In order to provide early-career researchers with information about how policy is formulated by the Government, and given effect by Parliament, we launched our programme of Workshops in October 2008. At the launch event in the House of Commons Lord Drayson, the then Minister of Science, and the Government Chief Scientific Advisor, Professor Sir John Beddington, welcomed this much needed initiative.

This programme of workshops has since become a major activity for us and over the last ten years. We’ve been busy running workshops in the Palace of Westminster, and at various UK Universities. To date, nearly 2,000 early-career STEM researchers have attended. Our workshops provide an opportunity for the students to engage with individuals who are, or who have been, actively engaged with policy and law-making or providing advice to Government or Parliament.

If you’re interested in having us run a workshop for your organisation, please contact us.

The Future of European Research – September 24th

Early career researchers who have engaged with our programmes might be interested in attending this Wellcome Trust event on the Future of European Research.

On September 24th, Wellcome and Newcastle University will bring together the next generation of researchers with scientists who changed policy, policymakers from government and science organisations working on research policy.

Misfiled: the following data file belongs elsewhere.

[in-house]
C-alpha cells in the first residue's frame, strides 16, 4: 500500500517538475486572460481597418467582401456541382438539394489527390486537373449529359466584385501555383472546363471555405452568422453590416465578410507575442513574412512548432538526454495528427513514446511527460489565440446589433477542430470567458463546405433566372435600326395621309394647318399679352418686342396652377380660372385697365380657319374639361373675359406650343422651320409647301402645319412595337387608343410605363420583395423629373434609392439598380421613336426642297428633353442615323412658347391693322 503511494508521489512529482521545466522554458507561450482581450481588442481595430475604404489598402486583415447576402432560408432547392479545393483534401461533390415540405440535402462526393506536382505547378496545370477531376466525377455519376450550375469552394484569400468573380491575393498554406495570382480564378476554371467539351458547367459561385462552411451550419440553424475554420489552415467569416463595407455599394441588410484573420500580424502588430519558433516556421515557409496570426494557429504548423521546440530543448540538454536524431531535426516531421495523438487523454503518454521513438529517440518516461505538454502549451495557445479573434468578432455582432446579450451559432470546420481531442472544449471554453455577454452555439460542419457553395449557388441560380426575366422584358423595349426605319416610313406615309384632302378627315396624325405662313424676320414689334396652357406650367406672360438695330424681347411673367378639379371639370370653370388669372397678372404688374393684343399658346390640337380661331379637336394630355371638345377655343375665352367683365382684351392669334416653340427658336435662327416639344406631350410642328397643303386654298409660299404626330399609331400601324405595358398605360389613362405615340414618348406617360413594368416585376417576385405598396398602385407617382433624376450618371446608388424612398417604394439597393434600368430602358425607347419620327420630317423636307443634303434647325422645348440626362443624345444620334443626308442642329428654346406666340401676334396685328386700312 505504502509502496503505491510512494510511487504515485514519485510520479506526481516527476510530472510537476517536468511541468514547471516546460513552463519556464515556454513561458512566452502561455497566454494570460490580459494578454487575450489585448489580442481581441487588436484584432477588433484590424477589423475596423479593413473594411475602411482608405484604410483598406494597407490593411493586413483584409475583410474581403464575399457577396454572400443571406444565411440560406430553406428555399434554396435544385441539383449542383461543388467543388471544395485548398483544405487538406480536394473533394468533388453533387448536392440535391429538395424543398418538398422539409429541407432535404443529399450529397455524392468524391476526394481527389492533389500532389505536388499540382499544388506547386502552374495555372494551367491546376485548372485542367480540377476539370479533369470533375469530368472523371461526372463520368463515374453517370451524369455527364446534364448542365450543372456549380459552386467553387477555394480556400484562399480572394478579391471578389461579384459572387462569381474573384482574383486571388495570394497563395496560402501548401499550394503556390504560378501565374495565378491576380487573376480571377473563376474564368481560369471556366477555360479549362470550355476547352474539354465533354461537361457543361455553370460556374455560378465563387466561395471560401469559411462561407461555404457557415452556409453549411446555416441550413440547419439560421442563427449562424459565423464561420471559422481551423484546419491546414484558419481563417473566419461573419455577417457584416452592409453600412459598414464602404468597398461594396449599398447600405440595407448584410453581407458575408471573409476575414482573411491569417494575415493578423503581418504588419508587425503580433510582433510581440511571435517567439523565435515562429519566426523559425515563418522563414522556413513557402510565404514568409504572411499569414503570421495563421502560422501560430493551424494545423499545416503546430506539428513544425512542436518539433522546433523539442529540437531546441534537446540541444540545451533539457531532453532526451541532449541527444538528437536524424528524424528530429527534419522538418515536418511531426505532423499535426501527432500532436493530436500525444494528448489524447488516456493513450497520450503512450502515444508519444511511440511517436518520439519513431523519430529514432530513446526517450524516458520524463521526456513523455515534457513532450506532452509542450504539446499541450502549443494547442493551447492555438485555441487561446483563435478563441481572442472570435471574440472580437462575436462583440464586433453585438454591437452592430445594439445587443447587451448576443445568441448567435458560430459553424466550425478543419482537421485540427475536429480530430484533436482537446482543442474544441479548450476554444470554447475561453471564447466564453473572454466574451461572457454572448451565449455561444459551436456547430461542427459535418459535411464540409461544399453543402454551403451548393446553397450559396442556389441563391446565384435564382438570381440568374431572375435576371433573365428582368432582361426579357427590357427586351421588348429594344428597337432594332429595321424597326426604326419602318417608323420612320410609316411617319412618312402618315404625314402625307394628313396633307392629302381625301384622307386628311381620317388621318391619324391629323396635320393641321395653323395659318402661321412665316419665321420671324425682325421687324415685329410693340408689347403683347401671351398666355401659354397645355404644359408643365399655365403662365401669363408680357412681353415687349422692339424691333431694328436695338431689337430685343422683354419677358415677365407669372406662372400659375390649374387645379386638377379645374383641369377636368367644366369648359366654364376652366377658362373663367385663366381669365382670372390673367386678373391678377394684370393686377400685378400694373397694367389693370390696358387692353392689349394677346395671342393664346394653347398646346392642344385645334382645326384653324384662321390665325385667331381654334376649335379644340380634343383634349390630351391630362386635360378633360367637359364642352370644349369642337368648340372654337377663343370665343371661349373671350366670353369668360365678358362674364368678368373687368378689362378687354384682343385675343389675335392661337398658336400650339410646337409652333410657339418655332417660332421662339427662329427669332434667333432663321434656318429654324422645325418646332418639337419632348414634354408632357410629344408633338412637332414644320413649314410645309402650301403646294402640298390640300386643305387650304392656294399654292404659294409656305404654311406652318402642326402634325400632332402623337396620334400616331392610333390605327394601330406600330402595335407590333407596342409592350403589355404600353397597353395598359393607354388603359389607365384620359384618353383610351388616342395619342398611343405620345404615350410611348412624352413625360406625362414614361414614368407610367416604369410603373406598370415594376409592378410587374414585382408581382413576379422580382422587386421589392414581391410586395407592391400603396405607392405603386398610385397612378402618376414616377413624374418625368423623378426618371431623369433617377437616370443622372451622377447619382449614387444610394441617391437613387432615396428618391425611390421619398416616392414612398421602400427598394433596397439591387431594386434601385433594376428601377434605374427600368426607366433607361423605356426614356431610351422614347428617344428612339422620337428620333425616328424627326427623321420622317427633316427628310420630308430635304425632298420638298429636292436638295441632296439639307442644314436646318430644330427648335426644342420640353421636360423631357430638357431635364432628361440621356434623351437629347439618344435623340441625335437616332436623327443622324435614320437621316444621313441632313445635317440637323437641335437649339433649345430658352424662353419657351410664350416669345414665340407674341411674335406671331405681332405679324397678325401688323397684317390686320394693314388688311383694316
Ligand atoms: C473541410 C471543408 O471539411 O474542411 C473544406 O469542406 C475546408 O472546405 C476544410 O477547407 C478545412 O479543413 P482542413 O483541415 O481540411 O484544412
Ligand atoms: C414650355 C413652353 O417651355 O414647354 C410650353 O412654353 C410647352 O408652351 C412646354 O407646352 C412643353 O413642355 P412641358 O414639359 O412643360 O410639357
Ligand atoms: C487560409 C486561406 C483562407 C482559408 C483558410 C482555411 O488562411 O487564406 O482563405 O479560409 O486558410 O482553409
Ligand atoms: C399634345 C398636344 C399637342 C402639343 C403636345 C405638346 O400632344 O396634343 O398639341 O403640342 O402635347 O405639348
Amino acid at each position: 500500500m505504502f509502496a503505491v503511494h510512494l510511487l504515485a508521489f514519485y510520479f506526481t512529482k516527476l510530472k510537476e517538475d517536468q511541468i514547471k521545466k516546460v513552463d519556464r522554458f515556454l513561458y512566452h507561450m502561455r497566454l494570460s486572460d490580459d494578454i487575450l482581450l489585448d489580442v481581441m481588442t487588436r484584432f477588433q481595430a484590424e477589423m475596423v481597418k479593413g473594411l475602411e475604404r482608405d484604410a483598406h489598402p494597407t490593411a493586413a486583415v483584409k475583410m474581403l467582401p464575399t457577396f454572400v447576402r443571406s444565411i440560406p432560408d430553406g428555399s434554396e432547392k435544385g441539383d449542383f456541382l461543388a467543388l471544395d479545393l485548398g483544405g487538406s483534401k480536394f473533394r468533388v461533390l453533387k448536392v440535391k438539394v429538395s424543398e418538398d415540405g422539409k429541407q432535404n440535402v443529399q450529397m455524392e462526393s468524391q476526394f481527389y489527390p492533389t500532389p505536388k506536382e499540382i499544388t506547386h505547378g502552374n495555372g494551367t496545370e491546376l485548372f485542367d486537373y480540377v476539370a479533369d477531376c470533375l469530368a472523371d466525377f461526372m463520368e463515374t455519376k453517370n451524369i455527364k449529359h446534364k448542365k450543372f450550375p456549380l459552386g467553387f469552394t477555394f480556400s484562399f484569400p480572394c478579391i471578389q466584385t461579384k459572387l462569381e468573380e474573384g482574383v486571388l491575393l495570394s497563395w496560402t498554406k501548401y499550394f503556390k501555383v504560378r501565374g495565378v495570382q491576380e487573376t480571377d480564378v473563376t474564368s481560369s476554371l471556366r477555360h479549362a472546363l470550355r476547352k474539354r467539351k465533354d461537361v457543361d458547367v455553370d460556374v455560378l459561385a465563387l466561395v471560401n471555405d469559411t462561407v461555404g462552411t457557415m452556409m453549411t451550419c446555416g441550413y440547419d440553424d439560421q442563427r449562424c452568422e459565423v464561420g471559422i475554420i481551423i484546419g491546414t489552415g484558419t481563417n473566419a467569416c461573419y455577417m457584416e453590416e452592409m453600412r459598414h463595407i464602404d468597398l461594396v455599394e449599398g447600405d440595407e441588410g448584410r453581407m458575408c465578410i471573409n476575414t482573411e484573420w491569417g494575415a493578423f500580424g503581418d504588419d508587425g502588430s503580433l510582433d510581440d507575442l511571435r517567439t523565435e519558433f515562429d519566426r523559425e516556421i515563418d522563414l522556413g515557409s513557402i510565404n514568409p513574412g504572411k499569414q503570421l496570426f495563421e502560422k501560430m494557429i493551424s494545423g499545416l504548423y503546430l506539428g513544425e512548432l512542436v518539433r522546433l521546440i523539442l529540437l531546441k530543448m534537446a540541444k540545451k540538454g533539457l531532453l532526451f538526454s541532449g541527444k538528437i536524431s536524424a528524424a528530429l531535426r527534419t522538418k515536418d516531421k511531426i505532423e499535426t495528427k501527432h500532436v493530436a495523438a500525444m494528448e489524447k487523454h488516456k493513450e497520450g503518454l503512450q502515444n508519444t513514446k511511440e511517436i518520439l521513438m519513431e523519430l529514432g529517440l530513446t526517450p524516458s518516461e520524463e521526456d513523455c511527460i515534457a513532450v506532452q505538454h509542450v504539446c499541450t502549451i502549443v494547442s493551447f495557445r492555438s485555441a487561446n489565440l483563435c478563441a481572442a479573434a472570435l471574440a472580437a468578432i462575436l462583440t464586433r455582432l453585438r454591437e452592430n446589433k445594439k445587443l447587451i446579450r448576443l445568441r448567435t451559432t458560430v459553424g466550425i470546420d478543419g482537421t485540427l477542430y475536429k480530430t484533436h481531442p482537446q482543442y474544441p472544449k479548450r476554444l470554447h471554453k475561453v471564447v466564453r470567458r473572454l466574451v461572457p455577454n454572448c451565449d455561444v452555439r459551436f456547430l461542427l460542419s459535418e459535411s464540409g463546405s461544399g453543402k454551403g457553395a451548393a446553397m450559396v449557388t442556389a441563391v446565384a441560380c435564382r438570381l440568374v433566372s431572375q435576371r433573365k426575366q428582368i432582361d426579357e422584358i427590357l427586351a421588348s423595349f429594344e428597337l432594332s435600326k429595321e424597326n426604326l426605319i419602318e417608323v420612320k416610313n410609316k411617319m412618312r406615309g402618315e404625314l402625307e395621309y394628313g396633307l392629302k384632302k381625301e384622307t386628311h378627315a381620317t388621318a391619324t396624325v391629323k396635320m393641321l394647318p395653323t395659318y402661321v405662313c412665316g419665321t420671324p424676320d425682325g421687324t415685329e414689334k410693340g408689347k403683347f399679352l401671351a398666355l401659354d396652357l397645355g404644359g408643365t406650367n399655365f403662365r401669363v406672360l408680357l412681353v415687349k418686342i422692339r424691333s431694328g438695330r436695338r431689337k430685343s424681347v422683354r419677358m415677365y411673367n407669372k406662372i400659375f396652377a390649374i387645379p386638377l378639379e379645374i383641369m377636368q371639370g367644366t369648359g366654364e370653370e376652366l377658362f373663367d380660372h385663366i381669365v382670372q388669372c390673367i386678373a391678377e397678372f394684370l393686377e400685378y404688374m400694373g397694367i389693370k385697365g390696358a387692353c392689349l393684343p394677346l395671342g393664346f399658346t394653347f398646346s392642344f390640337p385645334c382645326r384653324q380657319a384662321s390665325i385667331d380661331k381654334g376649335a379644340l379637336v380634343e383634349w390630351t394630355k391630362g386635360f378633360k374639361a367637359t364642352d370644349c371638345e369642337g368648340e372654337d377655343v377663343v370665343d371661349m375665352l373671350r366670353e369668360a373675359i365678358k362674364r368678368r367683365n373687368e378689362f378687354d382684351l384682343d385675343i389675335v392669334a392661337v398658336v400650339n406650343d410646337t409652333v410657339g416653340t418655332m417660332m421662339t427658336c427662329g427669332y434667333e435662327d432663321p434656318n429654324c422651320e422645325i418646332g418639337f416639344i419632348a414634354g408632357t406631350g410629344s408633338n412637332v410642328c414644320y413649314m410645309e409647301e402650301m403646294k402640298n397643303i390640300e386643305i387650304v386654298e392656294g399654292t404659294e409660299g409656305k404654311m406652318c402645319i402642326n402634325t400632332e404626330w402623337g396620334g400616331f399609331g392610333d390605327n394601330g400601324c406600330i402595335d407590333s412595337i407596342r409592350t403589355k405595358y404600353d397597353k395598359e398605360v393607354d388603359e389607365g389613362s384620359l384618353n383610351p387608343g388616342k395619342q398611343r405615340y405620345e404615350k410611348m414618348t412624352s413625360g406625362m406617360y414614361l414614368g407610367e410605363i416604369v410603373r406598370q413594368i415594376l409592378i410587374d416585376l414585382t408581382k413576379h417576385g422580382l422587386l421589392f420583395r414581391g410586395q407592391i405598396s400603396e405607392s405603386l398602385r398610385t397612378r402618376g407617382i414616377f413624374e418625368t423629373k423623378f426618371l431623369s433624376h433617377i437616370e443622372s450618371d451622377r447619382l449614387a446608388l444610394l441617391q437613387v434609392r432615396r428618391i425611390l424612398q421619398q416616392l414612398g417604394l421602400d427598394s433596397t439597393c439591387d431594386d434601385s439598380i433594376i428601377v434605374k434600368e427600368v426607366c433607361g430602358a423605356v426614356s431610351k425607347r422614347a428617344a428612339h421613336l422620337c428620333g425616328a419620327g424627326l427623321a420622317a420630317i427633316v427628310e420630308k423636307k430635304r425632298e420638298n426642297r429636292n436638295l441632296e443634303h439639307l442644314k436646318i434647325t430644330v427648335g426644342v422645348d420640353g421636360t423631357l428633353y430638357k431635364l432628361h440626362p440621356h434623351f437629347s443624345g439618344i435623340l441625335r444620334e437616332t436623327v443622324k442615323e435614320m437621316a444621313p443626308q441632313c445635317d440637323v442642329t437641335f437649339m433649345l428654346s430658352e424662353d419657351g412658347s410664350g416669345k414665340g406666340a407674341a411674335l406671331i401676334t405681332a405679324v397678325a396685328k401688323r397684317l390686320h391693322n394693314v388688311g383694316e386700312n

For more information, or to register, follow the link:


Durham University workshop

On July 4th, Newton’s Apple returned to Durham University to give an Introduction to Science Policy workshop. Speakers on the programme included:

Dr Michael Elves (Chairman, Newton’s Apple, formerly Director of Scientific and Educational Affairs, Glaxo Wellcome and former Special Adviser to the House of Commons Science and Technology Select Committee.)

Mr Andrew Miller, (Formerly MP and Chairman of the House of Commons Science and Technology Select Committee and the Parliamentary and Scientific Committee)

Dr Claudia Lally, (Head of Resilience, Government Office for Science.)

Dr Stephen Benn, (Director of Parliamentary Affairs, Society of Biology)

Dr Ian Gibson (former MP and Chair the House of Commons Science and Technology Select Committee.)

Participant comments:

“Thanks for giving us this chance to meet all these great people.”

 “Case studies were particularly interesting. Good explanation of the different roles scientists have in influencing policy.”

“More on this theme please!  Sad to hear that this is a one-off event.”

 “A very interesting, informative and enjoyable workshop.”

“The range of speakers was integral to getting a well rounded and in-depth view of contributions to policy making.”

“It would have been nice to include comments from the local MP.”

“Really enjoyed it and excited to get involved now.”